Thursday, September 29, 2011

Review: Twelve by Twelve by William Powers

Our book club likes to read certain categories of books at least once a cycle. So when the non-fiction selection month was available, I jumped on it and chose this book. Not only was the premise fascinating to me, but it takes place in our state so I thought it would be perfect. Unfortunately, I think my choice earned the unanimous rotten tomato award for the year and I'd have to agree. There was so much promise left unfulfilled and that, combined with the fairly sanctimonious tone, was the kiss of death.

Powers, an ecological activist long worried about his own carbon footprint, hears of a doctor living in a 12x12 home completely off the grid. Intrigued by her lifestyle, he is offered the opportunity to move into her home during a time period when she is out west protesting and he jumps at the chance to live the life of a wildcrafter. But this leap is inauthentic at best, while musing on nature and this back to the earth lifestyle, Powers never embraces the life fully, falling back on his girlfriend's car, apartment, and the local wi-fi enabled cafe. He glorifies the tiny carbon footprint of living 12x12 and while his point that we should all do more to reduce our carbon consumption is valid, he also ignores the problems of living as Dr. Jackie has done. A major reason she's chosen her lifestyle is her disagreement with tax money being used for war. A legitimate ideological stance but neither she nor he addresses anything worthy that tax money is used for though, such as education. Opting out of taxes through living small means not supporting your local library or local schools, etc. And many of Power's neighbors during his sojourn in Jackie's home aren't truly living in 12x12 homes. Multiple 12x12 buildings to work around the taxation issue is just plain cheating.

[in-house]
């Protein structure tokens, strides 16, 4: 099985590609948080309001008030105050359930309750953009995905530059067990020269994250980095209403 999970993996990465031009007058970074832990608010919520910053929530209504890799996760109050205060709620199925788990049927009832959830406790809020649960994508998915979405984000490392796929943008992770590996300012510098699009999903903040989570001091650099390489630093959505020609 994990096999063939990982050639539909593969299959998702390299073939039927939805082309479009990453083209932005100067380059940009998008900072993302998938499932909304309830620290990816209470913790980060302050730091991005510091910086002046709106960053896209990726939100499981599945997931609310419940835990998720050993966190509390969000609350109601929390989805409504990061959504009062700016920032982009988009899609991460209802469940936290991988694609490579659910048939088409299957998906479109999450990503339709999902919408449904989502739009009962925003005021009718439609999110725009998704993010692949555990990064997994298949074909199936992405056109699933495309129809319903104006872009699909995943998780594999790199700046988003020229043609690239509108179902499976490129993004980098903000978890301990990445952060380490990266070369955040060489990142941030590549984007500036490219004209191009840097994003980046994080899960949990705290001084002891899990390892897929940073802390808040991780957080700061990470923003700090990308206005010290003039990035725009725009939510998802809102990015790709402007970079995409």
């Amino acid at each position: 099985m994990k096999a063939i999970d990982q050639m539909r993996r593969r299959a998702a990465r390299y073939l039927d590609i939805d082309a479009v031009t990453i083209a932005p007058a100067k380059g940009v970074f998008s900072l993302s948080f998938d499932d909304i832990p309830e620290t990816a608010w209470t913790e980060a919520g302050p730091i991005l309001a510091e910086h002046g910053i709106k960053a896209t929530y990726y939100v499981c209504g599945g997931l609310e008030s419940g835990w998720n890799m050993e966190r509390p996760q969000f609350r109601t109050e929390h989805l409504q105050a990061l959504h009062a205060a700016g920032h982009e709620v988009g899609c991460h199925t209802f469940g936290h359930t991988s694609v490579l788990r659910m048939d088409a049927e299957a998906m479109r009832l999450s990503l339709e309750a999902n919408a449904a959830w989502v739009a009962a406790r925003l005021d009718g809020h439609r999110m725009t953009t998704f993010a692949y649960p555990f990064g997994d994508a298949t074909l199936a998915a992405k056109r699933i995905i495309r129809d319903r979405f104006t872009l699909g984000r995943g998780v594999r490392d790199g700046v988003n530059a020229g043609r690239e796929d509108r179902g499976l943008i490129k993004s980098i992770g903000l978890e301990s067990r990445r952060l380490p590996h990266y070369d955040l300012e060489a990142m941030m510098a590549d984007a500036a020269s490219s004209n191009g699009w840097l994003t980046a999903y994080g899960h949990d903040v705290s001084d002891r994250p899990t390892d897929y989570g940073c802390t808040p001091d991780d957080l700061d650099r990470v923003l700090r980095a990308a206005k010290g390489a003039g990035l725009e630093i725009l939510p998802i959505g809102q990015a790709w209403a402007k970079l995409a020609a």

And perhaps these issues wouldn't have been so off-putting had they been addressed in the text. Instead, Powers came across as sanctimonious, certain of his righteousness and superiority, and frankly just plain pedantic. The writing was overloaded with unrelated musings and recountings of his past experiences, including his past relationship which resulted in a daughter. Very little of this had any bearing on his living in a small 12x12 structure. Actually, very little of the book indeed, had much of an account of his daily living there. While this is not intended to be a how to guide (and nor did I expect such), including more of the realities and challenges of a life so different from what most of us generally live would have made for a more interesting read. Simply condemning technology for technology's sake left this reader bored and came off as rather disingenuous given Powers' continued reliance on the technology of which he approves but simply removed from Jackie's homesite.

We do need to be more mindful of our impact on the environment but this book ultimately didn't even detail the author's striving to be mindful. A disappointment all the way around.

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